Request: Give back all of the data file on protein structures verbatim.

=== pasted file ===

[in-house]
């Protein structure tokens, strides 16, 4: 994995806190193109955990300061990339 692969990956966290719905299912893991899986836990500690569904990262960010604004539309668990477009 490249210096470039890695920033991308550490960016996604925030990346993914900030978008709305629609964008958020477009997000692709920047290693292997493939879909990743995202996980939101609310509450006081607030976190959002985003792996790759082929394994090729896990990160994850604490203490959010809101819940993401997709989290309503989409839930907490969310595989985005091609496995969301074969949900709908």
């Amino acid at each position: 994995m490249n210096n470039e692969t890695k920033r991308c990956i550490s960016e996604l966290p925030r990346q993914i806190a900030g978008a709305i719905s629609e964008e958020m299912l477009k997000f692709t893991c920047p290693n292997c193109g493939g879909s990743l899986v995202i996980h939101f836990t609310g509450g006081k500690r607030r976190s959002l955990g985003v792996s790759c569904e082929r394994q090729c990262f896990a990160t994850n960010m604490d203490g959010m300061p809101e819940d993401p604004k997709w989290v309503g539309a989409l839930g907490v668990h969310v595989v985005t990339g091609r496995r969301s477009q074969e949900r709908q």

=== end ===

[in-house]
């Protein structure tokens, strides 16, 4: 994995806190193109955990300061990339 692969990956966290719905299912893991899986836990500690569904990262960010604004539309668990477009 490249210096470039890695920033991308550490960016996604925030990346993914900030978008709305629609964008958020477009997000692709920047290693292997493939879909990743995202996980939101609310509450006081607030976190959002985003792996790759082929394994090729896990990160994850604490203490959010809101819940993401997709989290309503989409839930907490969310595989985005091609496995969301074969949900709908």
């Amino acid at each position: 994995m490249n210096n470039e692969t890695k920033r991308c990956i550490s960016e996604l966290p925030r990346q993914i806190a900030g978008a709305i719905s629609e964008e958020m299912l477009k997000f692709t893991c920047p290693n292997c193109g493939g879909s990743l899986v995202i996980h939101f836990t609310g509450g006081k500690r607030r976190s959002l955990g985003v792996s790759c569904e082929r394994q090729c990262f896990a990160t994850n960010m604490d203490g959010m300061p809101e819940d993401p604004k997709w989290v309503g539309a989409l839930g907490v668990h969310v595989v985005t990339g091609r496995r969301s477009q074969e949900r709908q």